Yottaa, Looking More Like Akamai, Gets $9M for “Anti-Lean” Approach
Coach Wei has been busy lately. The founder and CEO of Boston-based Yottaa is busy running a tech company on two continents. Not only that, but he’s trying to pioneer a new approach to building an enterprise software and Web infrastructure company—one that can iterate and release products almost as fast as a consumer Web startup.
Oh yeah, his company also revealed today that it has raised a $9 million Series B financing round from its existing investors, General Catalyst Partners, Stata Venture Partners, and Cambridge West Ventures, as well as other undisclosed investors. (The round closed a while ago.) Yottaa previously raised a $4 million Series A in 2010.
Yottaa—which has almost 50 employees, most of them in Beijing—has been on a quiet tear lately. The company released its core software for speeding up websites last year and has built up a customer base of e-commerce sites, retail shops, marketing agencies, and other businesses. In February, Yottaa rolled out a content delivery network that includes Internet routing and Web optimization technologies. (You might have wondered how a startup with only $4 million over a couple years could run a content delivery network with data centers around the world; well, it had more money than it was letting on.) And just last week, the company released its “mobile acceleration” software, in partnership with another Boston company, MocoSpace, which calls itself the largest mobile social gaming platform.
These moves increasingly put Yottaa in the same discussion as Cambridge, MA-based Akamai (NASDAQ: AKAM), the 13-year-old Web infrastructure firm, except that Yottaa is going after smaller customers than Akamai is, and their technologies are different. But their big goals overlap. For those of you keeping track, Akamai now bills itself as a cloud platform for helping enterprises provide secure, high-performing user experiences on any device, anywhere (with emphasis on Web and mobile). Akamai recently bought Blaze Software and, before that, Cotendo in Web and mobile optimization.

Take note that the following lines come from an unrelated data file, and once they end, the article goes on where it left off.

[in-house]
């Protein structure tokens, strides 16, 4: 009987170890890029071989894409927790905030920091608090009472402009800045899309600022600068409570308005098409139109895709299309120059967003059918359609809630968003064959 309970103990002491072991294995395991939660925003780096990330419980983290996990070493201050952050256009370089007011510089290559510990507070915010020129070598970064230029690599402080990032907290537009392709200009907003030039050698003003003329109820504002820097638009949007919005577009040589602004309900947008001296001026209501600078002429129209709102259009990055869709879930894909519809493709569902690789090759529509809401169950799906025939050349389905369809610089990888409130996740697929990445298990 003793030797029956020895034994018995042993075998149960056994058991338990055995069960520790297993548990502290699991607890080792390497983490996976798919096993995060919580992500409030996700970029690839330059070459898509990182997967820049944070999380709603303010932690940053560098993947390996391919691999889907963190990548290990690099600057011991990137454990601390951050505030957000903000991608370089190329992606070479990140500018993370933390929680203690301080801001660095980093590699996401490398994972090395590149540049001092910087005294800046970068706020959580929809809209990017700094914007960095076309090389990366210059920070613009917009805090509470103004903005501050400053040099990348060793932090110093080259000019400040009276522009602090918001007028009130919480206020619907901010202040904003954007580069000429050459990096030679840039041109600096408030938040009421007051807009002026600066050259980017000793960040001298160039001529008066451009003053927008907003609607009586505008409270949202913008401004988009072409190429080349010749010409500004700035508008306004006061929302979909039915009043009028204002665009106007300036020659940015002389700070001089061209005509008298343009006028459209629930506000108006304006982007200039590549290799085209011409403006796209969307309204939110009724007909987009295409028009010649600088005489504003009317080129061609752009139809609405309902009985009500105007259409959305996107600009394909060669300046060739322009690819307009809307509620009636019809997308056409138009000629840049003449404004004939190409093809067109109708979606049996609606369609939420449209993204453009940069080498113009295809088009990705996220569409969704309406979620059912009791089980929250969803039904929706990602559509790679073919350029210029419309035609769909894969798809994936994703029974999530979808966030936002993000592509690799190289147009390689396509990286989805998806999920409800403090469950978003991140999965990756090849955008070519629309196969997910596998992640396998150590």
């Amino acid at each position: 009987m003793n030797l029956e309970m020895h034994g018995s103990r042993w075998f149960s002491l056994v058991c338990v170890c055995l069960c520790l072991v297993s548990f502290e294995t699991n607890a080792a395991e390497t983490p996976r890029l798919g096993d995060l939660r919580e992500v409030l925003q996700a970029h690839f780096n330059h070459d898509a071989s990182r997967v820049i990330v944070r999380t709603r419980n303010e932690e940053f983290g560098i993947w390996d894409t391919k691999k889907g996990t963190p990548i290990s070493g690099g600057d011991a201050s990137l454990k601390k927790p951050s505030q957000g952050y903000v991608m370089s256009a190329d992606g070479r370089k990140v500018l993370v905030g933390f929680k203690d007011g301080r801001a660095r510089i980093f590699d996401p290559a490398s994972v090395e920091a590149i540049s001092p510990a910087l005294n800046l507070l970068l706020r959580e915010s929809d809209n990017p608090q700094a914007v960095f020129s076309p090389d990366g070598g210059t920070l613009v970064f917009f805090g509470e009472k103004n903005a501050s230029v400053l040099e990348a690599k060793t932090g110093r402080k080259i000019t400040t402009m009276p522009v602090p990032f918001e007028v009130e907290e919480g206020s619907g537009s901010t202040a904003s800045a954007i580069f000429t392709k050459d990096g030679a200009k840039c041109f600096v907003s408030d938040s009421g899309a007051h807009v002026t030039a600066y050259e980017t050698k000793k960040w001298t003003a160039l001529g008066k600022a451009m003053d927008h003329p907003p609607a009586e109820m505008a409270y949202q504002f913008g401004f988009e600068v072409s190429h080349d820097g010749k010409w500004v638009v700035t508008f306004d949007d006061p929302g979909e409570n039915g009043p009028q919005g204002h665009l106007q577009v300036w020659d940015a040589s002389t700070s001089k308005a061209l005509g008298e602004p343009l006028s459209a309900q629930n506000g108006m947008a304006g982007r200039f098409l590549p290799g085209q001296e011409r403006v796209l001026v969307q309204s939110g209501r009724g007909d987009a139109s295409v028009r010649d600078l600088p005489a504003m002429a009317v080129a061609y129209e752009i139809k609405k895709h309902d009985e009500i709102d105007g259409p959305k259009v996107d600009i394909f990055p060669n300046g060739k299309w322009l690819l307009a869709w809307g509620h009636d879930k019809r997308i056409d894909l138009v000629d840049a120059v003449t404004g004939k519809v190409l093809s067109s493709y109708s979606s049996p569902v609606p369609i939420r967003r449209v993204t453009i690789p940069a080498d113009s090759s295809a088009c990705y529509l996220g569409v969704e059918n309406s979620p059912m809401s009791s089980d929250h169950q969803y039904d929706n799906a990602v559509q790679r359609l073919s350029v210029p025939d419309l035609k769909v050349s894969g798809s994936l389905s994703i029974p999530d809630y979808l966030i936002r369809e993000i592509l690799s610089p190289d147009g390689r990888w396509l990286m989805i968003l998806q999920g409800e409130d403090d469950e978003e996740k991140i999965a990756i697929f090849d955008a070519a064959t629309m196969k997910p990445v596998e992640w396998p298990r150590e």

Another thing to watch about Yottaa is its “anti-lean startup” approach—invest in a big team upfront, put in a fair bit of engineering time, and then try to roll out big products. That’s as opposed to the lean startup model, popular in consumer and social Web circles, whereby you have a small team and roll out new iterations continuously.
Yottaa’s approach is geared toward solving the big infrastructure problems of the modern Web. “Because of the scope of the problem and the required complexity of the solution to solve these problems, such offerings typically require a much longer development process,” says Wei. (A year of engineering to get to bare minimum quality, say.) “It took lots of work to get here,” he says. “However, we are here now and we are able to move really quickly and roll out products faster than anyone else.”
That’s a big claim, but if Yottaa is successful with those products, it could have a big impact on how lots of tech firms operate. “I think this will be inspirational for U.S. startups to think about a different way to build a company,” he says.